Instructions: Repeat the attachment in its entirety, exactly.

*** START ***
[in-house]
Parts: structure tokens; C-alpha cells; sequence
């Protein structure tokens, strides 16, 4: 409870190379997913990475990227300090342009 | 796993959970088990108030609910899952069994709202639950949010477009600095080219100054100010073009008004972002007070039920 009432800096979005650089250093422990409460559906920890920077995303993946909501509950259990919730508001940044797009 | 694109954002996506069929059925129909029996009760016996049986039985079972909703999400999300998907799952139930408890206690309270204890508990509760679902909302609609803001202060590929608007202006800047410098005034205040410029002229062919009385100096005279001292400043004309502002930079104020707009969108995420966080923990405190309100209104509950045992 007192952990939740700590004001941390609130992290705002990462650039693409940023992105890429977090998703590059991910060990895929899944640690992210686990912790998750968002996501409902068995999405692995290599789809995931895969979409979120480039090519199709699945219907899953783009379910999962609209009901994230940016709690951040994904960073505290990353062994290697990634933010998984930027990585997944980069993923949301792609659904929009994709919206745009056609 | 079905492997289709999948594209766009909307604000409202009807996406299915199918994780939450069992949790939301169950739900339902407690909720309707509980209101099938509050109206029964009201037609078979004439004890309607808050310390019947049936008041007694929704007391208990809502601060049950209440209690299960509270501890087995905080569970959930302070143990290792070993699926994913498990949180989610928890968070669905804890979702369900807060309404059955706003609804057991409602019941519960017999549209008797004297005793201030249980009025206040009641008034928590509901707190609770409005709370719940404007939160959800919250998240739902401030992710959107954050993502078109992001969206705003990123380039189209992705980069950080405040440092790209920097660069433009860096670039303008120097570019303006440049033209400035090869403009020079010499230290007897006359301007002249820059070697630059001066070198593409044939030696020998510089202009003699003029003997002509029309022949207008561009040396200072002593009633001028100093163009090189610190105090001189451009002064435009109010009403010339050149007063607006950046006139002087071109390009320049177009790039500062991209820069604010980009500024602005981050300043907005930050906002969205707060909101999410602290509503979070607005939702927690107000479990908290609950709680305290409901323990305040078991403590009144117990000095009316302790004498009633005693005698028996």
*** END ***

[in-house]
Parts: structure tokens; C-alpha cells; sequence
């Protein structure tokens, strides 16, 4: 409870190379997913990475990227300090342009 | 796993959970088990108030609910899952069994709202639950949010477009600095080219100054100010073009008004972002007070039920 009432800096979005650089250093422990409460559906920890920077995303993946909501509950259990919730508001940044797009 | 694109954002996506069929059925129909029996009760016996049986039985079972909703999400999300998907799952139930408890206690309270204890508990509760679902909302609609803001202060590929608007202006800047410098005034205040410029002229062919009385100096005279001292400043004309502002930079104020707009969108995420966080923990405190309100209104509950045992 007192952990939740700590004001941390609130992290705002990462650039693409940023992105890429977090998703590059991910060990895929899944640690992210686990912790998750968002996501409902068995999405692995290599789809995931895969979409979120480039090519199709699945219907899953783009379910999962609209009901994230940016709690951040994904960073505290990353062994290697990634933010998984930027990585997944980069993923949301792609659904929009994709919206745009056609 | 079905492997289709999948594209766009909307604000409202009807996406299915199918994780939450069992949790939301169950739900339902407690909720309707509980209101099938509050109206029964009201037609078979004439004890309607808050310390019947049936008041007694929704007391208990809502601060049950209440209690299960509270501890087995905080569970959930302070143990290792070993699926994913498990949180989610928890968070669905804890979702369900807060309404059955706003609804057991409602019941519960017999549209008797004297005793201030249980009025206040009641008034928590509901707190609770409005709370719940404007939160959800919250998240739902401030992710959107954050993502078109992001969206705003990123380039189209992705980069950080405040440092790209920097660069433009860096670039303008120097570019303006440049033209400035090869403009020079010499230290007897006359301007002249820059070697630059001066070198593409044939030696020998510089202009003699003029003997002509029309022949207008561009040396200072002593009633001028100093163009090189610190105090001189451009002064435009109010009403010339050149007063607006950046006139002087071109390009320049177009790039500062991209820069604010980009500024602005981050300043907005930050906002969205707060909101999410602290509503979070607005939702927690107000479990908290609950709680305290409901323990305040078991403590009144117990000095009316302790004498009633005693005698028996």